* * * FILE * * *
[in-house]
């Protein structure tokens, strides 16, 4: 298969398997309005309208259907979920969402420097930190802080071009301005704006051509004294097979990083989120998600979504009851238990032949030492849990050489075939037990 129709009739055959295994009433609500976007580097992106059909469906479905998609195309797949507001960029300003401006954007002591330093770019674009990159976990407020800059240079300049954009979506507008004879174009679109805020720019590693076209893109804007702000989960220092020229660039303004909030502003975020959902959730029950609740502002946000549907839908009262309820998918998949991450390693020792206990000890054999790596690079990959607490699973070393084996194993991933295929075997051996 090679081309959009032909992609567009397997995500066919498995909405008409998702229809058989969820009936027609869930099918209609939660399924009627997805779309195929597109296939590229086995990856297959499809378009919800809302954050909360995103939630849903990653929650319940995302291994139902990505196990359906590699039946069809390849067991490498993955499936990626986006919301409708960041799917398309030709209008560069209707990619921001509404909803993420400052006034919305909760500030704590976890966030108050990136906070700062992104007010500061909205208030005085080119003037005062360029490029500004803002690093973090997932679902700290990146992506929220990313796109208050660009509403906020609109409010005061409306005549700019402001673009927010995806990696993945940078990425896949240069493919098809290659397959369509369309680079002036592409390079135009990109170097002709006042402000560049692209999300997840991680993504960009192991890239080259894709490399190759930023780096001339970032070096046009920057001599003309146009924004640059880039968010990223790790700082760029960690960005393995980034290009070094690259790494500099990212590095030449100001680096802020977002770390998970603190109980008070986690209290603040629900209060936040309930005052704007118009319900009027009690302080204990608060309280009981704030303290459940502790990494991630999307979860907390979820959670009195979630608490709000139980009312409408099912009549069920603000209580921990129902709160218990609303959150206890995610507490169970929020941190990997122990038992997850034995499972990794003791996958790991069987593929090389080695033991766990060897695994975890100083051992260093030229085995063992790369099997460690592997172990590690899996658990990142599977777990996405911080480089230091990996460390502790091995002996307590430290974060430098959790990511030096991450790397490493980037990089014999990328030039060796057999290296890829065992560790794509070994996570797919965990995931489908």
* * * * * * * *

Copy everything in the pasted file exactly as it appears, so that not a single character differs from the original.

[in-house]
């Protein structure tokens, strides 16, 4: 298969398997309005309208259907979920969402420097930190802080071009301005704006051509004294097979990083989120998600979504009851238990032949030492849990050489075939037990 129709009739055959295994009433609500976007580097992106059909469906479905998609195309797949507001960029300003401006954007002591330093770019674009990159976990407020800059240079300049954009979506507008004879174009679109805020720019590693076209893109804007702000989960220092020229660039303004909030502003975020959902959730029950609740502002946000549907839908009262309820998918998949991450390693020792206990000890054999790596690079990959607490699973070393084996194993991933295929075997051996 090679081309959009032909992609567009397997995500066919498995909405008409998702229809058989969820009936027609869930099918209609939660399924009627997805779309195929597109296939590229086995990856297959499809378009919800809302954050909360995103939630849903990653929650319940995302291994139902990505196990359906590699039946069809390849067991490498993955499936990626986006919301409708960041799917398309030709209008560069209707990619921001509404909803993420400052006034919305909760500030704590976890966030108050990136906070700062992104007010500061909205208030005085080119003037005062360029490029500004803002690093973090997932679902700290990146992506929220990313796109208050660009509403906020609109409010005061409306005549700019402001673009927010995806990696993945940078990425896949240069493919098809290659397959369509369309680079002036592409390079135009990109170097002709006042402000560049692209999300997840991680993504960009192991890239080259894709490399190759930023780096001339970032070096046009920057001599003309146009924004640059880039968010990223790790700082760029960690960005393995980034290009070094690259790494500099990212590095030449100001680096802020977002770390998970603190109980008070986690209290603040629900209060936040309930005052704007118009319900009027009690302080204990608060309280009981704030303290459940502790990494991630999307979860907390979820959670009195979630608490709000139980009312409408099912009549069920603000209580921990129902709160218990609303959150206890995610507490169970929020941190990997122990038992997850034995499972990794003791996958790991069987593929090389080695033991766990060897695994975890100083051992260093030229085995063992790369099997460690592997172990590690899996658990990142599977777990996405911080480089230091990996460390502790091995002996307590430290974060430098959790990511030096991450790397490493980037990089014999990328030039060796057999290296890829065992560790794509070994996570797919965990995931489908």